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5 Reformed Villains Demonstrate Change Is Possible

black and white chess
Saul terrorized Christians despite their cries. I think he'd identify with these fictional characters who did great evil, but discovered change is possible.

When you’re so far gone, sometimes it’s hard to believe that change is possible. Whether you’ve entered a life of abuse, addiction, pain or heartache, made horrible mistakes you regret, or have fallen back into destructive habits so often you don’t feel you deserve another chance, it’s easy to give up trying.

The Apostle Paul knew what those feelings of regret were like; he was described in Acts as “ravaging the church by entering house after house; dragging off both men and women, he committed them to prison” (8:3). Known as Saul at the time, he stood by as a man, Stephen, was stoned to death simply for speaking up about what he believed. Saul terrorized Christian after Christian as their cries of pain fell on deaf ears.

Saul epitomized the word “villain,” yet I think he’d identify with the following fictional characters who did great evil, but discovered change is possible.

1. Missy, “Doctor Who”

Missy is one of the most intriguing characters in “Doctor Who,” because the Doctor gives her chance after chance. After chance. If any fictional character exemplifies Jesus’s command to forgive, not seven times, but seventy times seven (Matthew 18:22), it’s the Doctor, and I don’t know how he does it, because each betrayal cuts a wound deeper than the last.

And yet, in the latest series 10, Missy struggles to be a better person. It’s not an easy battle; feeling remorse for past actions, she discovers, is horribly painful. Willingly accepting that pain to reform takes an incredible amount of strength and determination, and it’s only accomplished through love and forgiveness. The Doctor’s refusal to give up on her eventually leads her to choose him instead of her old destructive habits.

2. Zuko, “Avatar: The Last Airbender”

Zuko is a very angry teenager, as demonstrated by his many temper tantrums during the three years he attempts (and fails) to capture the Avatar. It’s only over years of being patiently loved by his Uncle Iroh that he has a change of heart. Like Missy, he doesn’t find the transformation to one of the “good guys” easy. He constantly faces people doubting his motives because of his past actions, but by sticking with it (with a few setbacks along the way) he finds joy, peace and purpose that he never knew before.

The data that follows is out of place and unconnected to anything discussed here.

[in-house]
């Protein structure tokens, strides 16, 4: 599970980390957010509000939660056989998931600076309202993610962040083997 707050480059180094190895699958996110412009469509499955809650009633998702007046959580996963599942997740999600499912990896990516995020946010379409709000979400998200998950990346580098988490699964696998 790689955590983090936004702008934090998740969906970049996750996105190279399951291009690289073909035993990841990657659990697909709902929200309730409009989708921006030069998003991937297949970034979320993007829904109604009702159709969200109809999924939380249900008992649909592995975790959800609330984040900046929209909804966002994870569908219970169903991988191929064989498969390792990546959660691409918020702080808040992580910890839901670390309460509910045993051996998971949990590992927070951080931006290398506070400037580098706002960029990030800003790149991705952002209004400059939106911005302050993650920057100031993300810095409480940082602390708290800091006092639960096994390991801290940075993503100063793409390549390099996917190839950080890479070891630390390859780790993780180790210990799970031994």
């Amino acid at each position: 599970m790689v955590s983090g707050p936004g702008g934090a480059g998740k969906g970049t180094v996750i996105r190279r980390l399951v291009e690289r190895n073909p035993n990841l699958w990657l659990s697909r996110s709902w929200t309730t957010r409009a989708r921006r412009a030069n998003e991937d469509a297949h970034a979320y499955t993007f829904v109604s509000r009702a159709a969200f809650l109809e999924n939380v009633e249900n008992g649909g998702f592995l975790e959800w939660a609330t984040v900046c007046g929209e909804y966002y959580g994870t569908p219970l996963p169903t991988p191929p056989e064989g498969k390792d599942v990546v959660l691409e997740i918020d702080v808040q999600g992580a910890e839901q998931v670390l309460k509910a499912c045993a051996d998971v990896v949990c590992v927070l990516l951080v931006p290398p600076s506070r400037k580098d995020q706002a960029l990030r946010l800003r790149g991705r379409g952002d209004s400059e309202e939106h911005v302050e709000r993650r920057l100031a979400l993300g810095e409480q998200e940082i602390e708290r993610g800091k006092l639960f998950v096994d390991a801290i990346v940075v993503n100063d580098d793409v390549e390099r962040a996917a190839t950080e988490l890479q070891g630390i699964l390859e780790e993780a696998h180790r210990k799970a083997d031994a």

3. Black Widow, “The Avengers”

Though Clint Barton (Hawkeye) is sent to kill Natasha Romanoff (Black Widow) because she is a dangerous assassin, he makes a different call. Raised to be a killer from a young age, Natasha never knows there is another option until she experiences Clint’s love and acceptance. Once again, we see mercy and forgiveness take effect as Natasha reforms, becoming an agent of S.H.I.E.L.D. and working with the Avengers to protect the world.

4. Darth Vader, Star Wars

It’s Luke’s determination not to fight his father and his constant belief that “there is still good in him” that changes Vader’s opinion of himself. I think Vader spends most of his time under the thrall of the Emperor believing there is no going back; his murdering innocent children in the Jedi Temple was the beginning of many heinous crimes, including building a planet-destroying Death Star. Who could possibly forgive him for everything he had done? Turns out, his son could. By accepting forgiveness and his son’s love, he finds peace.

5. Edmund, “The Lion, the Witch, and the Wardrobe”

Though not exactly a villain, Edmund does turn in his own siblings and newfound furry friends to the White Witch for a few pieces of Turkish Delight. He’s not convinced he’s done anything wrong until he realizes the extent of the White Witch’s rage when she turns innocent animals into stone. However, he stays with her because he doesn’t know what else to do; he’s trapped. Not only does Aslan rescue him, but sacrifices himself in Edmund’s place. Perhaps Edmund didn’t believe his actions deserved forgiveness, but Aslan made him worth it by his sacrifice. Edmund is so impacted by Aslan’s actions, he becomes humble, considerate of others, and just.

The Common Thread

The themes stringing all these narratives together are the same the Apostle Paul experienced during his conversion: love and forgiveness. God not only forgave Paul, but used him to reach thousands of people by proclaiming the news of Jesus’s resurrection. Though Paul wasn’t worthy of forgiveness for his crimes, just as we are not, he was made worthy through God’s forgiveness. Accepting forgiveness enabled him to go on to shower that love on so many others.

Change is hard. There’s no doubt about that. God’s not going to do all the work for us, but He is there to support us through the temptations, the times we want to revert back to our old selves, the judgment and doubt from other people, and the difficult path we’ve chosen. Just like He did amazing things through Paul, He makes us valuable by His sacrifice; He alone has the power to reform our souls. Are you willing to accept His great gift?

Copyright 2017 Allison Barron. All rights reserved.

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About the Author

Allison Barron

Hailing from the cold reaches of Winnipeg, Manitoba, Allison is the general manager of Geekdom House, executive editor of Area of Effect magazine, co-host of the Infinity +1 podcast, and staff writer for Christ and Pop Culture. When she’s not writing, designing, or editing, she is usually preoccupied in Hyrule, Middle-earth, or a galaxy far, far away.

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